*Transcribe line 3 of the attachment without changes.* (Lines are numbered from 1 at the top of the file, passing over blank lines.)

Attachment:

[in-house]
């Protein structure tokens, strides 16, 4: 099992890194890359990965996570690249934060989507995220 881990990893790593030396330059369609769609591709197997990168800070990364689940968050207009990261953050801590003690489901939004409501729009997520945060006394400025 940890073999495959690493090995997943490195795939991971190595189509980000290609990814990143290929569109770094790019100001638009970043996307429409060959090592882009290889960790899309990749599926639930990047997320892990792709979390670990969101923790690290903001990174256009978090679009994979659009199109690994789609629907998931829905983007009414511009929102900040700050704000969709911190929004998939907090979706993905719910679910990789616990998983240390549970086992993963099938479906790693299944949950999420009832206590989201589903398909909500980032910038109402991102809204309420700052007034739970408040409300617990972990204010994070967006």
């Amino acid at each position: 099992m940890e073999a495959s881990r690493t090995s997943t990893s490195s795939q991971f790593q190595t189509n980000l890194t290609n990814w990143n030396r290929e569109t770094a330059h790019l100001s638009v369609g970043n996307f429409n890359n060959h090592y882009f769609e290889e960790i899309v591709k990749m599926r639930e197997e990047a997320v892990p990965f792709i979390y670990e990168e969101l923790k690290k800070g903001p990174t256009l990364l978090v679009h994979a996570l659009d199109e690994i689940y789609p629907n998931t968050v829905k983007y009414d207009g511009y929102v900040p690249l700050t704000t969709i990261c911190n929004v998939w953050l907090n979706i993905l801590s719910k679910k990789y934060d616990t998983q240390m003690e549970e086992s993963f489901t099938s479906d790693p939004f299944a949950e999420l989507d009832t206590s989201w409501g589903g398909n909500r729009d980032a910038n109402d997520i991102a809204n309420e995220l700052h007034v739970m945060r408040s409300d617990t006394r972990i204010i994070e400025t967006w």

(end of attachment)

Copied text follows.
């Amino acid at each position: 099992m940890e073999a495959s881990r690493t090995s997943t990893s490195s795939q991971f790593q190595t189509n980000l890194t290609n990814w990143n030396r290929e569109t770094a330059h790019l100001s638009v369609g970043n996307f429409n890359n060959h090592y882009f769609e290889e960790i899309v591709k990749m599926r639930e197997e990047a997320v892990p990965f792709i979390y670990e990168e969101l923790k690290k800070g903001p990174t256009l990364l978090v679009h994979a996570l659009d199109e690994i689940y789609p629907n998931t968050v829905k983007y009414d207009g511009y929102v900040p690249l700050t704000t969709i990261c911190n929004v998939w953050l907090n979706i993905l801590s719910k679910k990789y934060d616990t998983q240390m003690e549970e086992s993963f489901t099938s479906d790693p939004f299944a949950e999420l989507d009832t206590s989201w409501g589903g398909n909500r729009d980032a910038n109402d997520i991102a809204n309420e995220l700052h007034v739970m945060r408040s409300d617990t006394r972990i204010i994070e400025t967006w």